Handwriting support for dyslexia
Dyslexia literally means ‘difficulty with words’ in Greek and occurs independently of intelligence. People with dyslexia often have difficulties with processing information. As a result, coordinating the cognitive, linguistic and motor processes in order to translate the pattern of written letters and numbers to recreate them on paper is something that dyslexic children can struggle with.
Continuous cursive writing style
When first learning to write, children are often taught to print letters before moving on to joined up writing when they have a good grasp of the basics. Dyslexic children in particular can find it confusing to learn two different styles and so teaching one style from the beginning will make the handwriting process easier to grasp.
‘Joined up’ writing, or continuous cursive, is the most widely taught style of handwriting. Each letter is formed without taking the pencil off the paper, creating a flowing movement that becomes smoother with both practice and age. The flow of words from left to right makes it less likely that children will write difficult letters like b and d or p and q backwards. Continuous cursive also allows children to develop a ‘physical memory’ of each letter, so their hands effectively ‘remember’ how to make the shape correctly.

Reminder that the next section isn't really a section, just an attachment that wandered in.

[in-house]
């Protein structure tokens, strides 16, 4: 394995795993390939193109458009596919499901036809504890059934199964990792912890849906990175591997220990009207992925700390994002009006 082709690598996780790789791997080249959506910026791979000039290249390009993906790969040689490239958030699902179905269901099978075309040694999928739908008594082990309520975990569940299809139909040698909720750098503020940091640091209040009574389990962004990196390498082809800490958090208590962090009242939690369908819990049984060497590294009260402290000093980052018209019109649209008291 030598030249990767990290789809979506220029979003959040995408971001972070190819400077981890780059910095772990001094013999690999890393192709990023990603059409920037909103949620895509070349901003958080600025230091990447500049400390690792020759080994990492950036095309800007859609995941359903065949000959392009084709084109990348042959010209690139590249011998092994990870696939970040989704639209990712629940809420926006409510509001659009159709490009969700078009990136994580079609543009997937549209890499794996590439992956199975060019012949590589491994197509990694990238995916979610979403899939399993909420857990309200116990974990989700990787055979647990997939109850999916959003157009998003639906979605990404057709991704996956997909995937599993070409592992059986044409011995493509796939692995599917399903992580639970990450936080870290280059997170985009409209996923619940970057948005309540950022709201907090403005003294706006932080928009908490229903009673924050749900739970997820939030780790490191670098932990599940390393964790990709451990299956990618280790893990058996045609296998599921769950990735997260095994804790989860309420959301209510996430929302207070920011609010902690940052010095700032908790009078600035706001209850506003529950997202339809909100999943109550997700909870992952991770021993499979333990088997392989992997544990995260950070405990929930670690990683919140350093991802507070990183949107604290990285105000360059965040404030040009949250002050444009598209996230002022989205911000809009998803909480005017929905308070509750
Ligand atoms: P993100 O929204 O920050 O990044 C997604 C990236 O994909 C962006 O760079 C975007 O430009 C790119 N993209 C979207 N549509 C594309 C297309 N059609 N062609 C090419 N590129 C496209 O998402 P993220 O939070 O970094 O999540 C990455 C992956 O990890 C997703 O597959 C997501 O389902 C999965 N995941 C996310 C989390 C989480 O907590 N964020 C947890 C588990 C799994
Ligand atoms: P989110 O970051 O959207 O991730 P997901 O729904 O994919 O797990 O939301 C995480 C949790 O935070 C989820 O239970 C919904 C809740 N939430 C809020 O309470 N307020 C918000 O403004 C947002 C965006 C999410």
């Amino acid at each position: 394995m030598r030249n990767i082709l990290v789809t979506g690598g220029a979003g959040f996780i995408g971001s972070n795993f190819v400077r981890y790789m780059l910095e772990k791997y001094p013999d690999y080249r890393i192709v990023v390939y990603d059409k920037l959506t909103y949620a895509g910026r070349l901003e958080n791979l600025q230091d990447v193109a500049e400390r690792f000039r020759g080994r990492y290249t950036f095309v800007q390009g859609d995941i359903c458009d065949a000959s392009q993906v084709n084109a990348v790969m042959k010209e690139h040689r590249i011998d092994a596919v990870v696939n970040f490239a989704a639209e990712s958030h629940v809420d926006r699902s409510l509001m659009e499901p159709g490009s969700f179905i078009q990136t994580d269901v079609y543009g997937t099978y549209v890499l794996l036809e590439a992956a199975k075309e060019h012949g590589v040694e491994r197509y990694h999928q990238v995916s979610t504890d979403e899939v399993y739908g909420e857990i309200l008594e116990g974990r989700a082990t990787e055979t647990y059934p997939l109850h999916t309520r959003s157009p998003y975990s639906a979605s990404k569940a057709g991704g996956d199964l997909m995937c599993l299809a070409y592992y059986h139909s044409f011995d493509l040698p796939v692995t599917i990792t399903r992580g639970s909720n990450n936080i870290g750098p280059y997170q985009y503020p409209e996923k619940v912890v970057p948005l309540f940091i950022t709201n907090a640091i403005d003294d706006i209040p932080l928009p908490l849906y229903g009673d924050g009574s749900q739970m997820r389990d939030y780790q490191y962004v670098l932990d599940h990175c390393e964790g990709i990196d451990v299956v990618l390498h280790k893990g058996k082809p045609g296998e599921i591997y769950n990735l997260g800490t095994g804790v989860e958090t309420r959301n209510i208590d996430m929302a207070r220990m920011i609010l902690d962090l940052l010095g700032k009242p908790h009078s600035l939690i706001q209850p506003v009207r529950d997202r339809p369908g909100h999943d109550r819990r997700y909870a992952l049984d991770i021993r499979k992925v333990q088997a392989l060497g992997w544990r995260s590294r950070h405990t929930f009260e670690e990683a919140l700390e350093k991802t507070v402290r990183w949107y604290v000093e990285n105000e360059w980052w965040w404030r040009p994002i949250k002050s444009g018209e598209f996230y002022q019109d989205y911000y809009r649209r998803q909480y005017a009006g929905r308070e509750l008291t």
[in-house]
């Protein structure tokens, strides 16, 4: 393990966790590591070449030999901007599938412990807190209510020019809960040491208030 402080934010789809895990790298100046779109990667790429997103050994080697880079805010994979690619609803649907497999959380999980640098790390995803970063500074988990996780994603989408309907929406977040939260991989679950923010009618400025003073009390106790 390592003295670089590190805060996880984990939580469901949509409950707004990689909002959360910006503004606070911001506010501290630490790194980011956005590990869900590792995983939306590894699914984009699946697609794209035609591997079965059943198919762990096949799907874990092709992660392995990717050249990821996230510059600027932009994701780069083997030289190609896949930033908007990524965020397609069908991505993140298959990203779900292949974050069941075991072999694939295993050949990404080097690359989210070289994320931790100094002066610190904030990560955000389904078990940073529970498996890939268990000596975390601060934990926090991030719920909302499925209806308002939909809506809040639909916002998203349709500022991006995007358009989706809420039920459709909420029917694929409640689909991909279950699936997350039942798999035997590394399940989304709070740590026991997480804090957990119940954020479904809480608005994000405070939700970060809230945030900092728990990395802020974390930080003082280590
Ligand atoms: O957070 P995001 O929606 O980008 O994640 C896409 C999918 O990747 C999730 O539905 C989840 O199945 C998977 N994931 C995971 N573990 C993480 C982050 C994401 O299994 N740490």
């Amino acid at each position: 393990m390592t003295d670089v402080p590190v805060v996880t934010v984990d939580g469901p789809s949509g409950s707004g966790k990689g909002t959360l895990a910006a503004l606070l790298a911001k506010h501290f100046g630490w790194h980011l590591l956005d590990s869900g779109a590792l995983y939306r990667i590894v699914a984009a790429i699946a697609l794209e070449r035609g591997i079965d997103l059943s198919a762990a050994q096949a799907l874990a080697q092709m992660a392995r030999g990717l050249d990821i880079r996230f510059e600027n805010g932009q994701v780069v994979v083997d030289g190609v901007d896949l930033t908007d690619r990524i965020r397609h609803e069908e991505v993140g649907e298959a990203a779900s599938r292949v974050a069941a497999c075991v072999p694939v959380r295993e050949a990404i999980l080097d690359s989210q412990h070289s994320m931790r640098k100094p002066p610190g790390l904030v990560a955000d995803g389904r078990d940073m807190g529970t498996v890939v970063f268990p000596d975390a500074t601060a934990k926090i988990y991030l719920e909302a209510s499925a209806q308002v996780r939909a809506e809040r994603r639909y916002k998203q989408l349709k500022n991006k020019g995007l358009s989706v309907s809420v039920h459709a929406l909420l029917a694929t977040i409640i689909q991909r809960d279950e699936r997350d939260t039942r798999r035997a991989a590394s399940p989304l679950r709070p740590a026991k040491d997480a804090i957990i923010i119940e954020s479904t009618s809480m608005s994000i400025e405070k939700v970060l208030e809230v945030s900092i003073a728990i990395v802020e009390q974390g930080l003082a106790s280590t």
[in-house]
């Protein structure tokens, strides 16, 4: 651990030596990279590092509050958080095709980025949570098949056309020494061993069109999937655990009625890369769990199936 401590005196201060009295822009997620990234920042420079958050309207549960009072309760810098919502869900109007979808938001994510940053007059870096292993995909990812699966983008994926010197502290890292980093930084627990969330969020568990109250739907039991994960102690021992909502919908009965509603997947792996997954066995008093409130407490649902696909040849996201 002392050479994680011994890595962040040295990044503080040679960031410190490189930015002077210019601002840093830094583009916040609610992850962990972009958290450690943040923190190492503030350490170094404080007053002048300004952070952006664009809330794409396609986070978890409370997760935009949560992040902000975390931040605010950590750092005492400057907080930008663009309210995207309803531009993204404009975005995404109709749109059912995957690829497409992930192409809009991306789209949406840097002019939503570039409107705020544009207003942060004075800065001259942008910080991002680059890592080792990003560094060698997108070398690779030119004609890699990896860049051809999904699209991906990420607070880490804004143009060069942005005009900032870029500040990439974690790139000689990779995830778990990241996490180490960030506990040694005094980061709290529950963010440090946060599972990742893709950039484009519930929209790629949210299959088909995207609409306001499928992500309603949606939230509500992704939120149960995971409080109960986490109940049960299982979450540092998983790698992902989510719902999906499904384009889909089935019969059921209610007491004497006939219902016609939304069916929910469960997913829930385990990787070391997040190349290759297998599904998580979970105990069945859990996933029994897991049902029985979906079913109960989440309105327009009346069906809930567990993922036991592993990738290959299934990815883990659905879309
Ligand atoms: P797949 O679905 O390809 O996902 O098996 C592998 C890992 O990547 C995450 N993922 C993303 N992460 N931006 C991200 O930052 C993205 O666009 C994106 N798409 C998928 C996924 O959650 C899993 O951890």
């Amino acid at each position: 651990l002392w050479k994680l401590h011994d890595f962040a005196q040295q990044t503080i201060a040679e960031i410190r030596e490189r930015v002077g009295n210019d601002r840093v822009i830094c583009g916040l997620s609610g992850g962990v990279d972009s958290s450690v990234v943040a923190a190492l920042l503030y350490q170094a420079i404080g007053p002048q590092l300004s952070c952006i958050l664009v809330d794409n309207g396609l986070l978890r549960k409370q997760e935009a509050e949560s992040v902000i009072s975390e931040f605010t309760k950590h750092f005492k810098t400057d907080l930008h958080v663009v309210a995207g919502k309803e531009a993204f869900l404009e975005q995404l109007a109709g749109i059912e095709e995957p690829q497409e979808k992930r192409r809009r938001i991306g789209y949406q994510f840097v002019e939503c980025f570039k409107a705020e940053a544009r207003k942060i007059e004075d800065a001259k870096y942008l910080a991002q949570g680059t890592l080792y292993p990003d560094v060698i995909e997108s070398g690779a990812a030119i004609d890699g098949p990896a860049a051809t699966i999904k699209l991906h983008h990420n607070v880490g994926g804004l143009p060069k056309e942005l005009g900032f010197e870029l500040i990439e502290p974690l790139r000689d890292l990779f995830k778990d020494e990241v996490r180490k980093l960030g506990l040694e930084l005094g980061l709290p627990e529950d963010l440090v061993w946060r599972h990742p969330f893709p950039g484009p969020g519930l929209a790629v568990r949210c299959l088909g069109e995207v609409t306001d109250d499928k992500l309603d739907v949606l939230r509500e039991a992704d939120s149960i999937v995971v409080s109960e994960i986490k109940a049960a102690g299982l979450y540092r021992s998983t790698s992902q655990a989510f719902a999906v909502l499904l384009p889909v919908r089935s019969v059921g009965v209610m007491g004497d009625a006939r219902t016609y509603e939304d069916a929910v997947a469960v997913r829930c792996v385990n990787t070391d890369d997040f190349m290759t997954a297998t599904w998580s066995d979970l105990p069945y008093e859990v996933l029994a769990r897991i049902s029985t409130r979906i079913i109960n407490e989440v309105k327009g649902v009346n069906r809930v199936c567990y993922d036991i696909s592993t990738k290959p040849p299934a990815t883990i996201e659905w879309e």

Top practice tips
Dyslexic children may need extra practice to get the hang of handwriting. Focusing on the basics and not overcomplicating it will help them process the information more easily. For example, using lined paper will help keep their writing straight on the page and also help with letter sizing. Make sure your child is sitting properly at the table and align their paper slightly to the left if they are right-handed or slightly to the right if they are left-handed.
Finding the right pen or pencil will make writing much more comfortable. Start out with a STABILO EASYergo 3.15. The retractable graphite pencil has an ergonomic pen design with comfortable non-slip grip zone designed to promote a correct but relaxed grip. When moving on to writing in pen, why not try STABILO’s EASYoriginal. The ergonomically designed rollerball also features a non-slip grip zone and allows a relaxed hold for tidy handwriting.
It is advised to use a recommended teaching resource when practising handwriting at home. Our Early Writers Pack has comprehensive guidance notes and hands on activity sheets to support young children with their early writing skills. The National Handwriting Association also has a help page for parents and teachers with advice, FAQs and worksheets on handwriting patterns.
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